The red vs white debate is enough to make me blue. Red wine, with very few exceptions, has much higher levels of the polyphenols to which many but not all of wine’s benefits are attributed. In recent weeks, reports came out that it didn’t matter whether it was even wine or any other alcoholic drink, breast cancer risk was apparently raised by as little as a glass a day. As I have pointed out in previous posts, there are too many problems with the way the data for these studies is gathered to say anything that definitive, but now a study from the Fred Hutchinson Cancer Research Center here in Seattle weighs in with the red vs white wine question. They were particularly interested because earlier studies from the Hutch (as we call it here) found that red wine drinking correlated to lowered odds of prostate cancer in men, and a large body of research suggests that wine polyphenols are effective at countering breast cancer.
The study, funded by the National Cancer Institute, was looking for reduced risk of breast cancer with red wine. What they found was that more than 14 drinks per week correlated to an increase of 24% in breast cancer incidence, regardless of type. The authors were careful it appears to not make the mistake that many others do in interpreting the data, however, which is to extrapolate backwards from 2 drinks per day equalling 24% risk to 1 drink implying a 10-12% risk. The reason it is a mistake is that there is no way of measuring self-reported behavioral data that accurately so the effects of a drink a day are essentially unknowable. This is especially true because there are so many other studies showing that moderate drinking is beneficial, in terms of cancer risk and many other health factors. And of course there are few people who really only drink one type of alcoholic beverage and in the same amounts every day.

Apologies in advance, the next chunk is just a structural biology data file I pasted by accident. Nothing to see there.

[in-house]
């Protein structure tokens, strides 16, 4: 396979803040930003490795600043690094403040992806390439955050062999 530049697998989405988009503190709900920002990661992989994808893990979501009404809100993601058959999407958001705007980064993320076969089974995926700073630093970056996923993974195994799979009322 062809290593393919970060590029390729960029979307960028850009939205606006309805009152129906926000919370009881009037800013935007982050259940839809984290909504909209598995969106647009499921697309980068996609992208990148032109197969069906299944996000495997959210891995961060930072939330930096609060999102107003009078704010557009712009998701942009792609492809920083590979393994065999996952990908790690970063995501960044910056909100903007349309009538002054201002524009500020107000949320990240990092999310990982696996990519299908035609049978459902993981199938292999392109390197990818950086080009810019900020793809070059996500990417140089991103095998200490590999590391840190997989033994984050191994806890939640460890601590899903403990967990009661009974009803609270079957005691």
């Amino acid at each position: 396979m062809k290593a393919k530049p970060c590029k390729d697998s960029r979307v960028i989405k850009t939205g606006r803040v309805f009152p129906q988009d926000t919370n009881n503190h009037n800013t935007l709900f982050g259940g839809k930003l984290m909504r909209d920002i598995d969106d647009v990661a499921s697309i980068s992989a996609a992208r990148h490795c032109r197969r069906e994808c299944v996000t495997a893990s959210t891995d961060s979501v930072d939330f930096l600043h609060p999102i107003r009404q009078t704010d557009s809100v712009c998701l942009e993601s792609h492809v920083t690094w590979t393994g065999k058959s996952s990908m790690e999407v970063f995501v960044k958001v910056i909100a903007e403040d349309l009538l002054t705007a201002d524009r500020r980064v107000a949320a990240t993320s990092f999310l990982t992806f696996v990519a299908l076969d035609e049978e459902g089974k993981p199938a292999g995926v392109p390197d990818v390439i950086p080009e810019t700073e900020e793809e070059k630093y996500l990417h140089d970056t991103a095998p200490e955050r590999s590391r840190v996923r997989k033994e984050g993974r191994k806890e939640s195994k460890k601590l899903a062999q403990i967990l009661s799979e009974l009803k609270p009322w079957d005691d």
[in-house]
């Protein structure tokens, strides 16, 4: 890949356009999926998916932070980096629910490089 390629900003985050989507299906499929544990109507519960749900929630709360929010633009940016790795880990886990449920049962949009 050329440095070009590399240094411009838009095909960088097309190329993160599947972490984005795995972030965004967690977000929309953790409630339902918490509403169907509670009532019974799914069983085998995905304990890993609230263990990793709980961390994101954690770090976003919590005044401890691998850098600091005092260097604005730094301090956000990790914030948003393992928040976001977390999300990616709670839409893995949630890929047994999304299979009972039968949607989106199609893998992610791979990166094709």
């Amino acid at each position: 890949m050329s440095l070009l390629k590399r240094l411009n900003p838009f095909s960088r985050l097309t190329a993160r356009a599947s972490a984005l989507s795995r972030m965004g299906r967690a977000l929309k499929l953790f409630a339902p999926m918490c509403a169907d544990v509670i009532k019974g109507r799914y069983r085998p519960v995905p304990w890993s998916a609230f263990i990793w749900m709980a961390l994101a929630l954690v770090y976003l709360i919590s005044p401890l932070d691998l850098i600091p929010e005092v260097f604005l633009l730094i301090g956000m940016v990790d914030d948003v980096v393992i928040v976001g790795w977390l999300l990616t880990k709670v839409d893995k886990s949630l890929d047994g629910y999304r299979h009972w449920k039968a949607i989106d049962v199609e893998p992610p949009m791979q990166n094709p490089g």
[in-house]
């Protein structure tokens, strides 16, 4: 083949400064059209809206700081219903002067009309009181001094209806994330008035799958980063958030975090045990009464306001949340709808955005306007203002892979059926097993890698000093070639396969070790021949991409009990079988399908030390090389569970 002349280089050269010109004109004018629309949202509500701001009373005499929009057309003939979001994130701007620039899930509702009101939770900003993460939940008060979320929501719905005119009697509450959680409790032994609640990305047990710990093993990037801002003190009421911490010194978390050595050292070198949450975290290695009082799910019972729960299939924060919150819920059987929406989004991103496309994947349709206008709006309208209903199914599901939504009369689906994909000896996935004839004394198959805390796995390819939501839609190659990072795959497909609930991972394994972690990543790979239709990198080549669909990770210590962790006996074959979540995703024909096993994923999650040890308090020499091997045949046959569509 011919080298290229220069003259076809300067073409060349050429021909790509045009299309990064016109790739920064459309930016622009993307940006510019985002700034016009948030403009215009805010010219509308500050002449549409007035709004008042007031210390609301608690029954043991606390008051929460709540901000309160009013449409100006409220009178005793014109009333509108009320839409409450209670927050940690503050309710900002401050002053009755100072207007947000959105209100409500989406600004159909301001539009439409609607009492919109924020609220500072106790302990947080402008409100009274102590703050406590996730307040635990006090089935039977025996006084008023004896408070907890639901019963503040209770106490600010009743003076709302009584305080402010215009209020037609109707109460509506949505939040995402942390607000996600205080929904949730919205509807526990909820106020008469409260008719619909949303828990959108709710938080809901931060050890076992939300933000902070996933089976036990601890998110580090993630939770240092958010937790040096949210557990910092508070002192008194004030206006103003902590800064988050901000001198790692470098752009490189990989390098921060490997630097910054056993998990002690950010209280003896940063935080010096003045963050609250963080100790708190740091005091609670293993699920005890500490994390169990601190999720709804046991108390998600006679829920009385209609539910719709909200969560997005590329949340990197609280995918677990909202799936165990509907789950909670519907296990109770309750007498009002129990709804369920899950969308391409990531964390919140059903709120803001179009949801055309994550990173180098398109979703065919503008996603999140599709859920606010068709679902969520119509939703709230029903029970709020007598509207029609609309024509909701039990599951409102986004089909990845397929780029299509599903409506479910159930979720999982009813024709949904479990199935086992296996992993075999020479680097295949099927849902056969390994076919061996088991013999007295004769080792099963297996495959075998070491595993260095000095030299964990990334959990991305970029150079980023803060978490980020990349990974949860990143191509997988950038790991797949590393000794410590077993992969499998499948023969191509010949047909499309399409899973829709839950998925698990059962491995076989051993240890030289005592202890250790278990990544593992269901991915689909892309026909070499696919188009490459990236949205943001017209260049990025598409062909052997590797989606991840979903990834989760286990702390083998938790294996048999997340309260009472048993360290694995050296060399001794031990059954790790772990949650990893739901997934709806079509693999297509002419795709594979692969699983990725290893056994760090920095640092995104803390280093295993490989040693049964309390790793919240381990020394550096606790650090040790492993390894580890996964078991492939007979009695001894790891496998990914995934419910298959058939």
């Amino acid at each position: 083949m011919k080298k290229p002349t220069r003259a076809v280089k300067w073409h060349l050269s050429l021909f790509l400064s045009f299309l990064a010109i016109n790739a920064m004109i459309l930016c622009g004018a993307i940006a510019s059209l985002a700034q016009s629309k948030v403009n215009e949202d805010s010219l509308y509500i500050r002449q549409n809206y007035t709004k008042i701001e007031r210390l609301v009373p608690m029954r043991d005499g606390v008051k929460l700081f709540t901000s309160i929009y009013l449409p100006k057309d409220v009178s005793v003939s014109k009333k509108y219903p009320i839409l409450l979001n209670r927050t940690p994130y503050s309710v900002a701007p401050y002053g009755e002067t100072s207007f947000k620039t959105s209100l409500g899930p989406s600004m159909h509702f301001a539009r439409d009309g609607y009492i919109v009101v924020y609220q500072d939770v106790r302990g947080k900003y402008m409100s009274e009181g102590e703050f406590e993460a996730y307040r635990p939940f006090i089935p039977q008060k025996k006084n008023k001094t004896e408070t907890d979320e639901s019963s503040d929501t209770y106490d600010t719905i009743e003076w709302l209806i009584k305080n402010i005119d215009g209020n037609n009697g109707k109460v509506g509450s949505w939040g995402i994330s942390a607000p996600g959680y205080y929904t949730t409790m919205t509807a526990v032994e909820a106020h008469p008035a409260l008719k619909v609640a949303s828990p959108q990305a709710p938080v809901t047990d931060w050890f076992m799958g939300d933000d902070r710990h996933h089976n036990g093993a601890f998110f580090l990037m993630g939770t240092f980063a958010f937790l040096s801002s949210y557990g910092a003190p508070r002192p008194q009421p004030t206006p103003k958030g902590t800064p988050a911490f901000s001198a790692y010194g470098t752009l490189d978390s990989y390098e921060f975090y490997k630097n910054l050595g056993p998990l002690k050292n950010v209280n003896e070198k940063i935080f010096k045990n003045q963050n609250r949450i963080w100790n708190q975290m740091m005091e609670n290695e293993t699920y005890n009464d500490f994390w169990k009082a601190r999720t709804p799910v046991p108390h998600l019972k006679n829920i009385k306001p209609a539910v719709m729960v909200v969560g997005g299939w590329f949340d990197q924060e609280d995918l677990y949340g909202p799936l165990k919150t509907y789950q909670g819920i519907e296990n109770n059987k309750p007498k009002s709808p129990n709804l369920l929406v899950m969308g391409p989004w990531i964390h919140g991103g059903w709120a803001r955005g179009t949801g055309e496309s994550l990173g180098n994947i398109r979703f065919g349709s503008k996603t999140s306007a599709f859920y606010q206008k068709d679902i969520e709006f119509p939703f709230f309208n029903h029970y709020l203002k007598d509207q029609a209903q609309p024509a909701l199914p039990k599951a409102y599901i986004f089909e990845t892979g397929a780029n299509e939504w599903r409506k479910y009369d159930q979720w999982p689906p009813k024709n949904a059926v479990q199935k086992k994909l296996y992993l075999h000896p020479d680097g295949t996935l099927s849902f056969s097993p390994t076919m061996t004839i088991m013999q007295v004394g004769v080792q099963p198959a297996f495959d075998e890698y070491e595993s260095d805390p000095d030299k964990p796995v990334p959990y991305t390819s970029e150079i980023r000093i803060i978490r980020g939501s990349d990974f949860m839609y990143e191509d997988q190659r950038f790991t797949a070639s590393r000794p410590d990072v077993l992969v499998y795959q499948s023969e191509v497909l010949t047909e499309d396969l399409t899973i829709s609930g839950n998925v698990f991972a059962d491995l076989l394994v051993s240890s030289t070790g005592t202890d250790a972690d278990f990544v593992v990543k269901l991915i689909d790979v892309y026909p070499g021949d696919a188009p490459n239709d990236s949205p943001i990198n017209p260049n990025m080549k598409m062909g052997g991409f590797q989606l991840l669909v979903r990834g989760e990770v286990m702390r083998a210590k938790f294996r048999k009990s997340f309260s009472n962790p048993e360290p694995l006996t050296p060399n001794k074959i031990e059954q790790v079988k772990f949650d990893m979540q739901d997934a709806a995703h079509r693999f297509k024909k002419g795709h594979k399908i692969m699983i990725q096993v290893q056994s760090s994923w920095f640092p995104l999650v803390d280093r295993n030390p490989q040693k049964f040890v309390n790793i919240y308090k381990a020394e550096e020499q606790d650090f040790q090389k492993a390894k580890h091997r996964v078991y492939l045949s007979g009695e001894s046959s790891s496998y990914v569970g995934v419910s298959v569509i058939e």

The authors did recommend that women should limit drinking to one per day, which is probably sensible especially if you are in a higher than average cancer risk category. I’m still in the red wine camp, at least where healthy drinking is concerned.